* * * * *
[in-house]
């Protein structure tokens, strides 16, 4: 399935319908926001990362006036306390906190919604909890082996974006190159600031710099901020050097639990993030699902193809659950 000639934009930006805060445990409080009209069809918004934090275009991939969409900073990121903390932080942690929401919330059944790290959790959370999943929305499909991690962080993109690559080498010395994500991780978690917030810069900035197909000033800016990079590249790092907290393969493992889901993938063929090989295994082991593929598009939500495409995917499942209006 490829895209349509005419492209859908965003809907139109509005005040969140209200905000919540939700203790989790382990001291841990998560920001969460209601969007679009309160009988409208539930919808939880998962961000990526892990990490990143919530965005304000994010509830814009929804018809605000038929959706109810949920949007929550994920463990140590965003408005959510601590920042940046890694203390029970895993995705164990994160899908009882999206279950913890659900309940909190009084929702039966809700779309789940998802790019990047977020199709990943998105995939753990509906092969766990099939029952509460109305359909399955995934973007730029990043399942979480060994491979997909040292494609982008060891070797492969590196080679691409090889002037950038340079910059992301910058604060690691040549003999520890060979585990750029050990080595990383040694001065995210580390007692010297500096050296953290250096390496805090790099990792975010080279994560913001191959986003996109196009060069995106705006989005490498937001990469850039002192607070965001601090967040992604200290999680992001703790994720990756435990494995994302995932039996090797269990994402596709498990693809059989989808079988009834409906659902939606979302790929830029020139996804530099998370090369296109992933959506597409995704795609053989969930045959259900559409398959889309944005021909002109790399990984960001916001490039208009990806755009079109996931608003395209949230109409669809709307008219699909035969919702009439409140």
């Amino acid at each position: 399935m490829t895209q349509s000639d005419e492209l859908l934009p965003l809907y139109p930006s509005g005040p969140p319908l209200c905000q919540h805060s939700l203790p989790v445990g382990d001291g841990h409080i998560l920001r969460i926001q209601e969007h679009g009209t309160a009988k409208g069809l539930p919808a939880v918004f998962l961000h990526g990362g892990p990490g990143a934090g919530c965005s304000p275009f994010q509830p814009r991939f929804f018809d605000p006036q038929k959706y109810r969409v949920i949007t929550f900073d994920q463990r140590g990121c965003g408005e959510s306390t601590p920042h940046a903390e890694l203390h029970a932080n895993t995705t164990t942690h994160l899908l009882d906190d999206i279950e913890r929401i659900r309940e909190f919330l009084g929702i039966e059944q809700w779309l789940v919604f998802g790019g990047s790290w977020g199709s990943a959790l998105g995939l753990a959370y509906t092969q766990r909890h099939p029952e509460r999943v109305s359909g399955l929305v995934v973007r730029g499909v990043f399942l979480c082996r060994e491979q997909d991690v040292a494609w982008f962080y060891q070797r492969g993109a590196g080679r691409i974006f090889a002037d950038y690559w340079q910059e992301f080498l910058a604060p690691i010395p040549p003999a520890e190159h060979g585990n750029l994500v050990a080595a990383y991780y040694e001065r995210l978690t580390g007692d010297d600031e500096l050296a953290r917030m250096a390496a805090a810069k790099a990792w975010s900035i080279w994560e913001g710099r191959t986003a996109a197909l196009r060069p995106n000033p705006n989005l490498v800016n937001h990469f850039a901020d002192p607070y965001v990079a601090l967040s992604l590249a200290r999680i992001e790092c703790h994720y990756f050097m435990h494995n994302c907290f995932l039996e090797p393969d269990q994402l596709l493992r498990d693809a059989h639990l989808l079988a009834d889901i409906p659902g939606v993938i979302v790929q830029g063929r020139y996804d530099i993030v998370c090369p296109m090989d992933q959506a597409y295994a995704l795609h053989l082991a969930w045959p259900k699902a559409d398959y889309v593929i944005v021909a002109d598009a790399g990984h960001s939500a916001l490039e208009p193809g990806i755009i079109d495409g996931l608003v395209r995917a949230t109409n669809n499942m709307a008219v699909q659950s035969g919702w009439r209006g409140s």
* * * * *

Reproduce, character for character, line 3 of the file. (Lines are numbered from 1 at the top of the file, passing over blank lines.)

């Amino acid at each position: 399935m490829t895209q349509s000639d005419e492209l859908l934009p965003l809907y139109p930006s509005g005040p969140p319908l209200c905000q919540h805060s939700l203790p989790v445990g382990d001291g841990h409080i998560l920001r969460i926001q209601e969007h679009g009209t309160a009988k409208g069809l539930p919808a939880v918004f998962l961000h990526g990362g892990p990490g990143a934090g919530c965005s304000p275009f994010q509830p814009r991939f929804f018809d605000p006036q038929k959706y109810r969409v949920i949007t929550f900073d994920q463990r140590g990121c965003g408005e959510s306390t601590p920042h940046a903390e890694l203390h029970a932080n895993t995705t164990t942690h994160l899908l009882d906190d999206i279950e913890r929401i659900r309940e909190f919330l009084g929702i039966e059944q809700w779309l789940v919604f998802g790019g990047s790290w977020g199709s990943a959790l998105g995939l753990a959370y509906t092969q766990r909890h099939p029952e509460r999943v109305s359909g399955l929305v995934v973007r730029g499909v990043f399942l979480c082996r060994e491979q997909d991690v040292a494609w982008f962080y060891q070797r492969g993109a590196g080679r691409i974006f090889a002037d950038y690559w340079q910059e992301f080498l910058a604060p690691i010395p040549p003999a520890e190159h060979g585990n750029l994500v050990a080595a990383y991780y040694e001065r995210l978690t580390g007692d010297d600031e500096l050296a953290r917030m250096a390496a805090a810069k790099a990792w975010s900035i080279w994560e913001g710099r191959t986003a996109a197909l196009r060069p995106n000033p705006n989005l490498v800016n937001h990469f850039a901020d002192p607070y965001v990079a601090l967040s992604l590249a200290r999680i992001e790092c703790h994720y990756f050097m435990h494995n994302c907290f995932l039996e090797p393969d269990q994402l596709l493992r498990d693809a059989h639990l989808l079988a009834d889901i409906p659902g939606v993938i979302v790929q830029g063929r020139y996804d530099i993030v998370c090369p296109m090989d992933q959506a597409y295994a995704l795609h053989l082991a969930w045959p259900k699902a559409d398959y889309v593929i944005v021909a002109d598009a790399g990984h960001s939500a916001l490039e208009p193809g990806i755009i079109d495409g996931l608003v395209r995917a949230t109409n669809n499942m709307a008219v699909q659950s035969g919702w009439r209006g409140s």